Tuesday, February 12, 2013

Software To Love

By Robert Pogson

Some software you just have to love. It works well. It's easy to learn. The price is right. You can share it with others and not have to fear a knock at the door. It's Free Software. Love starts with the terms of the licence:

  • OK to run the software,
  • OK to examine the code,
  • OK to modify the code, and
  • OK to distribute the code modified or not under the same terms.

The love continues with fruits of that licence:
  • rich or poor can use the same software,
  • everyone gets software that's easy to combine any way you want on one machine, a cluster or over the network,
  • everyone gets software that's easy to update from the drivers, the OS and the applications,
  • costs of acquiring and setting up software drop, and
  • malware, re-re-reboots and forced updates become a bad memory.

For me, love began when I was a teacher in Canada's Arctic with five PCs that could not be relied on to run more than a few hours without crashing. I switched to GNU/Linux (Linux kernel and GNU utilities, both Free Software) and had no problem for months. I had all the applications I needed to teach and could do all sorts of networking. Since then I used GNU/Linux and FLOSS (Free/Libre Open Source) applications in many other schools with equal success. At one school, the fire-sprinklers came on in error and students expressed their love by covering the computers with their jackets. Out of 153 seats, not one PC was lost. At another school, I was teaching a class in how to "unbox" and set up a PC. We had new 64-bit dual-core PCs in a batch and the first comment by students of the installed OS was "It's so slow!". They were used to GNU/Linux on 8 yar old thin clients from a 4 year old GNU/Linux terminal server... The next lesson was in installing GNU/Linux. Oh, the love!

Feel the love yourself. Check out these links:

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  1. Robert brings up a fantastic point. Machines that others believe should be destined for the recycle pit can be rejuvenated for another 3-5 years when installing Linux and FOSS upon it.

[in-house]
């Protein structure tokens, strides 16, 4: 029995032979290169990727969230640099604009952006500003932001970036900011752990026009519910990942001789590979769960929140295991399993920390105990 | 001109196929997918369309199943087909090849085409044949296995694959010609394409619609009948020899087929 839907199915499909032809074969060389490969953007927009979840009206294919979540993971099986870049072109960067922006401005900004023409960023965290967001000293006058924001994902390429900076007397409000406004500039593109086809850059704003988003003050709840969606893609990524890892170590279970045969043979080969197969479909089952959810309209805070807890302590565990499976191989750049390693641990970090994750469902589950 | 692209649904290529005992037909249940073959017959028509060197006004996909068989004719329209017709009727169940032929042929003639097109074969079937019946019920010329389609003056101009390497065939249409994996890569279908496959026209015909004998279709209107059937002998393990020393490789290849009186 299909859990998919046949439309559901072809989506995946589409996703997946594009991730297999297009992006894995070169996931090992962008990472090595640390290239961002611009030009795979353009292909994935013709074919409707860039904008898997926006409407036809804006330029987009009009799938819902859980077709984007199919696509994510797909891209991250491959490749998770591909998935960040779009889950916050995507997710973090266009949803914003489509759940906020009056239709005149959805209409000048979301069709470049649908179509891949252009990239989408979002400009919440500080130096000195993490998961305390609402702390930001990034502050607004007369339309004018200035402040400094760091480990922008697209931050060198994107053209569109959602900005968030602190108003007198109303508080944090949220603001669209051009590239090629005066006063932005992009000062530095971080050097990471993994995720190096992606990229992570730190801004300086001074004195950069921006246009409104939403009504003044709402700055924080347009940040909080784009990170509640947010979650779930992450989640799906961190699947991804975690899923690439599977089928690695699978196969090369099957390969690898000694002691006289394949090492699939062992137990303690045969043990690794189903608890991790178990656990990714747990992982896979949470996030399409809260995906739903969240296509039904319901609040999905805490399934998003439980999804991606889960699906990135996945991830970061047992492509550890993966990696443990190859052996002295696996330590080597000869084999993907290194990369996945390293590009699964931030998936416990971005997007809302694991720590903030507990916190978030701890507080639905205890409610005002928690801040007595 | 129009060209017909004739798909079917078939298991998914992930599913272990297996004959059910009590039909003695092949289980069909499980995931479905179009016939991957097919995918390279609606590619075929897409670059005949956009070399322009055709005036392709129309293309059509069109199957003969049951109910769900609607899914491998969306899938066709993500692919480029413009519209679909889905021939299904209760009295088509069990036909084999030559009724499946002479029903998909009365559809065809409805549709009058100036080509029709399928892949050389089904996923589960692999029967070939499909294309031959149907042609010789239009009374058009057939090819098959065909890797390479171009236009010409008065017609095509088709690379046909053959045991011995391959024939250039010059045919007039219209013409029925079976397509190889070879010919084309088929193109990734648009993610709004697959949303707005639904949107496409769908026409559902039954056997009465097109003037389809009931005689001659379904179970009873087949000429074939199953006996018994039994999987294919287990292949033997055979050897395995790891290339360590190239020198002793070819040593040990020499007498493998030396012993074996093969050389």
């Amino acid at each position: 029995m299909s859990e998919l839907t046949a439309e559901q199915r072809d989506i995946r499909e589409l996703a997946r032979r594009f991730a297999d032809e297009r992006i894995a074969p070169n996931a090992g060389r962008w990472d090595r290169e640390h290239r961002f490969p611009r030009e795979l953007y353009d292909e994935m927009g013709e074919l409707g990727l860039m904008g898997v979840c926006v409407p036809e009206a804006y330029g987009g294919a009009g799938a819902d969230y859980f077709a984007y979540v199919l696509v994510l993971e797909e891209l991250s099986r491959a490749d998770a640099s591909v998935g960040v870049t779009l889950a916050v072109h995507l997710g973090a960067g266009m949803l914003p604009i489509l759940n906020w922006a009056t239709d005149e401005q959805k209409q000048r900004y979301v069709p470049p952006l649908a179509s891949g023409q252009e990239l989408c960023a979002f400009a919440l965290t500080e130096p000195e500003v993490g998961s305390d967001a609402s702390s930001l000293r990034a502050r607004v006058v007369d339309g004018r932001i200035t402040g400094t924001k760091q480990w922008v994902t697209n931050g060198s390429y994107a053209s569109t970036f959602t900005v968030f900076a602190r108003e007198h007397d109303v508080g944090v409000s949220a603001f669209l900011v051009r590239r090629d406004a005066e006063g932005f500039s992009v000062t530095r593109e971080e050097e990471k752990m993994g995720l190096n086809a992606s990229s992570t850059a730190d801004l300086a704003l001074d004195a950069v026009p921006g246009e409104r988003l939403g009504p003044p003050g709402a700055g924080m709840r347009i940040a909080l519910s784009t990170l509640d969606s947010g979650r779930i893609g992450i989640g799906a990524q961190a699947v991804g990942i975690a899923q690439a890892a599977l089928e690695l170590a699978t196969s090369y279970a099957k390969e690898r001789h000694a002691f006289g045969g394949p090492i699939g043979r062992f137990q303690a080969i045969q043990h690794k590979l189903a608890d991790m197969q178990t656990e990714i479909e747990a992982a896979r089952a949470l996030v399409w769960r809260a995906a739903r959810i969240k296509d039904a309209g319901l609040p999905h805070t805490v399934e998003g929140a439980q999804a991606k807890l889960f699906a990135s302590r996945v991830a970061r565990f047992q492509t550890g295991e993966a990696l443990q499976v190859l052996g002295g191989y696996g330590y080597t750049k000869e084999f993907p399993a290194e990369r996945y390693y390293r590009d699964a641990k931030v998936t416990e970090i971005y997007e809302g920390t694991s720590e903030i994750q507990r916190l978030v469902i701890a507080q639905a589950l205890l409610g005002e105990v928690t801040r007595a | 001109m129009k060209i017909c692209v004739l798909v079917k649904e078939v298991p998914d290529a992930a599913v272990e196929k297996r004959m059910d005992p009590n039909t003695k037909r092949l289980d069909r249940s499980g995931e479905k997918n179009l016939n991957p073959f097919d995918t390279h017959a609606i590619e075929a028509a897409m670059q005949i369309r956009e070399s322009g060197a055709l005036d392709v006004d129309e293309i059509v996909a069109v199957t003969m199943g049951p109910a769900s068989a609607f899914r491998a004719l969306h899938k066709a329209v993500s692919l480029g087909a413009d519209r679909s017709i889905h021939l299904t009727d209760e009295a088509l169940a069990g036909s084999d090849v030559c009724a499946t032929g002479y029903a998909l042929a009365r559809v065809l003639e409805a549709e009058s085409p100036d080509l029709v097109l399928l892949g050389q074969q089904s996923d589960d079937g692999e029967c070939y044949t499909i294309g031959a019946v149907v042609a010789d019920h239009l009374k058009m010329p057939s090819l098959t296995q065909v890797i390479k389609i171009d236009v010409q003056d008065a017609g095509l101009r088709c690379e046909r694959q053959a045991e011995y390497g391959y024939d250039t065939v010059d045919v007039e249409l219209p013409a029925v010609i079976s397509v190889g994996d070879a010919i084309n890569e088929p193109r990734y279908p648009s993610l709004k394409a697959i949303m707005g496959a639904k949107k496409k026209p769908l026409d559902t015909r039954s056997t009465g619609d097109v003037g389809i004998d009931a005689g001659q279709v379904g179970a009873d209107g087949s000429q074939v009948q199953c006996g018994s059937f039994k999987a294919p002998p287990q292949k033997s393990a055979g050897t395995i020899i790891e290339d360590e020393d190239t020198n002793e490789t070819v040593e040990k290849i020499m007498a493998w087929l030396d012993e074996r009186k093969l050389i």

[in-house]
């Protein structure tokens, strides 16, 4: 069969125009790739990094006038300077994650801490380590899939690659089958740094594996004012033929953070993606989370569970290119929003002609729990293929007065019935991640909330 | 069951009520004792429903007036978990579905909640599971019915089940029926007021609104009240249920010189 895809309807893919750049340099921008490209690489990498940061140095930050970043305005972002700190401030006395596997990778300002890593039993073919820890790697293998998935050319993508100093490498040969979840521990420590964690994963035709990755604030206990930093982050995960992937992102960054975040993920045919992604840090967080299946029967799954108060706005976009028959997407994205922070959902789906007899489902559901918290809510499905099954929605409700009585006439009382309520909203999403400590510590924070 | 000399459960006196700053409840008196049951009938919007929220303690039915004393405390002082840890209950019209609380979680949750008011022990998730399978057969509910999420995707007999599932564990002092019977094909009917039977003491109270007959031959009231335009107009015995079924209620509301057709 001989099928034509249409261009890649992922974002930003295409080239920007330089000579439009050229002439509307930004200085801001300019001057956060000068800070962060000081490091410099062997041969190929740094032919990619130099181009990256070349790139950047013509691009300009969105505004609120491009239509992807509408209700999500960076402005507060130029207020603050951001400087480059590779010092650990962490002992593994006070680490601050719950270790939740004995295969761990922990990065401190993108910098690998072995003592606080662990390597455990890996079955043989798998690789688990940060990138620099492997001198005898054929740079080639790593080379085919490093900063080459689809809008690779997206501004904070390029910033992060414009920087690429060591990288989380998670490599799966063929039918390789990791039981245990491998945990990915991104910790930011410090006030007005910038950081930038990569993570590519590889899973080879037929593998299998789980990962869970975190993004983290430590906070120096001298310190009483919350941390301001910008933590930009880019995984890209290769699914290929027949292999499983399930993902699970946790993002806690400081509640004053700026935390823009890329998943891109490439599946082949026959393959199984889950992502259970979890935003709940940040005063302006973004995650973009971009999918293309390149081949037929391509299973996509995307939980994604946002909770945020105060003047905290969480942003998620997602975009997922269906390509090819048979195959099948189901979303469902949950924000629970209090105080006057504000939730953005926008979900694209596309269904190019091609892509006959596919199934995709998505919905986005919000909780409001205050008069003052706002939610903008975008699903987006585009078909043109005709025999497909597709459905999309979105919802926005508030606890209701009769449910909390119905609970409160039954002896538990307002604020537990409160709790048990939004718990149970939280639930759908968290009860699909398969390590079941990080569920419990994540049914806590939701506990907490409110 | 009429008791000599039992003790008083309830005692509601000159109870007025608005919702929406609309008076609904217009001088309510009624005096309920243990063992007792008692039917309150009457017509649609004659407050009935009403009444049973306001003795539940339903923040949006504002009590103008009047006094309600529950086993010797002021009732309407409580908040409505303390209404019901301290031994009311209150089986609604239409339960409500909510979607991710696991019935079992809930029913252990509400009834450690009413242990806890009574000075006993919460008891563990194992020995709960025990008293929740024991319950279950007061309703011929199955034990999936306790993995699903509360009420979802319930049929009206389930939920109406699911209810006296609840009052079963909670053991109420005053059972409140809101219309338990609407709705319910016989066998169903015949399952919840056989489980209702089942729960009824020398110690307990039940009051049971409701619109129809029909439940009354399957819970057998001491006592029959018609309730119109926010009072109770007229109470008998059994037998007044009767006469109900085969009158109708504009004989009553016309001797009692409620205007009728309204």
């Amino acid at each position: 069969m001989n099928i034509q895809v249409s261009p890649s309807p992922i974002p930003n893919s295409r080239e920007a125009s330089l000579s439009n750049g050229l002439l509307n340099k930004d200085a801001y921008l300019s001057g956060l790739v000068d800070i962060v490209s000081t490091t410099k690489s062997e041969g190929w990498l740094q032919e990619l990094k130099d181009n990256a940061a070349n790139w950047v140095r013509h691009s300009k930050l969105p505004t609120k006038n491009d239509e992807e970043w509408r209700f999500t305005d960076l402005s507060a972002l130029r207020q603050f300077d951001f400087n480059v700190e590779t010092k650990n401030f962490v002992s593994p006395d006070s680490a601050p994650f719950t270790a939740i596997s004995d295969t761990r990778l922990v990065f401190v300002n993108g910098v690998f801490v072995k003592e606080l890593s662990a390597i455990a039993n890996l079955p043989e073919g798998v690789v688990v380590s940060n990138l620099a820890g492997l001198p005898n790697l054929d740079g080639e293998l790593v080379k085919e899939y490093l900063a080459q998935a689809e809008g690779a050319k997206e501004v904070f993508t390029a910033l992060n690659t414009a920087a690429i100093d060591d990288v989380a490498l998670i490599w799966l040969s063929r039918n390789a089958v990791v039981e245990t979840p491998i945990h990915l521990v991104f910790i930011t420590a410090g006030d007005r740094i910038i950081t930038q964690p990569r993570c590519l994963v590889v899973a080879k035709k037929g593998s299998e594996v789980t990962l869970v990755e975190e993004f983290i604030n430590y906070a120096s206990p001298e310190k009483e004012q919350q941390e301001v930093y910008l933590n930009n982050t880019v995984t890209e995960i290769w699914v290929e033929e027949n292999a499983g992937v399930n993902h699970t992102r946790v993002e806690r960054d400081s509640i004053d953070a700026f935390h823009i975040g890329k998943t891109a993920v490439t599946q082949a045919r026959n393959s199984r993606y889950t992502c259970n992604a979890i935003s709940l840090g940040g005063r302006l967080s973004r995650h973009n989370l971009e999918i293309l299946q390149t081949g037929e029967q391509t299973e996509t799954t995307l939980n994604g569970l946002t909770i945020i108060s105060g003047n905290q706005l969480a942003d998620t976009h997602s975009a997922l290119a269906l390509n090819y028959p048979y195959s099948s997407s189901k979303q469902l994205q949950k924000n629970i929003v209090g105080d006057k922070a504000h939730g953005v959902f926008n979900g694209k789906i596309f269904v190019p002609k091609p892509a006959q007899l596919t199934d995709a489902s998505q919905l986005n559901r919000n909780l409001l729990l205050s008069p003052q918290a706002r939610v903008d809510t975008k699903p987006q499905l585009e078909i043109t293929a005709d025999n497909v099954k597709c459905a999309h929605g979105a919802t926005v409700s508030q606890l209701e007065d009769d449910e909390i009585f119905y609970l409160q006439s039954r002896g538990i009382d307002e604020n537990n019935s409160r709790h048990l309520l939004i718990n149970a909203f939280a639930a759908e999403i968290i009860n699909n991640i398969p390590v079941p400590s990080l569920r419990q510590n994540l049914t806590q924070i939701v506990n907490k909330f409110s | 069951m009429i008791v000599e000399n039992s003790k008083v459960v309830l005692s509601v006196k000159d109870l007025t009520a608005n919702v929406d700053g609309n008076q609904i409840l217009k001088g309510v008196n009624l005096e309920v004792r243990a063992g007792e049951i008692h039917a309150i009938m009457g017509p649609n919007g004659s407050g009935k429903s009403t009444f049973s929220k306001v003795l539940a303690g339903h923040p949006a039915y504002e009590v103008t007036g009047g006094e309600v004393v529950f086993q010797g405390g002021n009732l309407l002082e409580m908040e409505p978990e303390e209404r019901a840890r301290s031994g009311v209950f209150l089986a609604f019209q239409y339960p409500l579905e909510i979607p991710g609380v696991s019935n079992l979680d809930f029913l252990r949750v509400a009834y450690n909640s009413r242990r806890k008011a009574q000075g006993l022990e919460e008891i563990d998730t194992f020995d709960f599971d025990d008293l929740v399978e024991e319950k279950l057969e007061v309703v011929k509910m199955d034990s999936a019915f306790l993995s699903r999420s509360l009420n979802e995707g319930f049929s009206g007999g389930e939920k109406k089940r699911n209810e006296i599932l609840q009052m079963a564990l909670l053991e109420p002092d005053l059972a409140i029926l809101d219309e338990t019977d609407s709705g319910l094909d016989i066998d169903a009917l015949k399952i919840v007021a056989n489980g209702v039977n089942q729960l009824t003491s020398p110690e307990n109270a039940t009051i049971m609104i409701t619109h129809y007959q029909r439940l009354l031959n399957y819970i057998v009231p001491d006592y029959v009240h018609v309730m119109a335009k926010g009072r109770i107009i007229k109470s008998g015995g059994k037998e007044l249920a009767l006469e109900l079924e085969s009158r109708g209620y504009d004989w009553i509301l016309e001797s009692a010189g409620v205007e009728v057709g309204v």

In 2009, we built a 24 seat community computer lab in East Austin. The facility was to be used for people in the neighborhood who did not have a computer at home, and also children between the ages of 3 and 7 during weekday child care at that facility. These were mostly single core Dell Optiplex 270's or equivalent. These machines are still in use today. We do maintain the lab and update the software quarterly for them, but aside from that, this is the computer lab that just keeps going, and going, and going.

    We've looked for excuses to refresh that lab but as of yet, there have only been 2 catastrophic hardware failures. Besides that, the lab we build 3.5 years ago is still running strong.

    That's one of the reasons why I love Free Software. It makes my job a lot easier.

  2. The idea of using computers that would otherwise make it to a landfill is great - and is one of the main reasons I use Linux in schools. Schools tend to get a mish-mash of donated and old computers and in most cases Linux will run fine on them (though I am finding the newest versions of Ubuntu do not work well on some of the older computers I have. No problem, the LTS version works fine (or I can use another distro).

    Great way to get good use out of older computers. Absolutely agreed.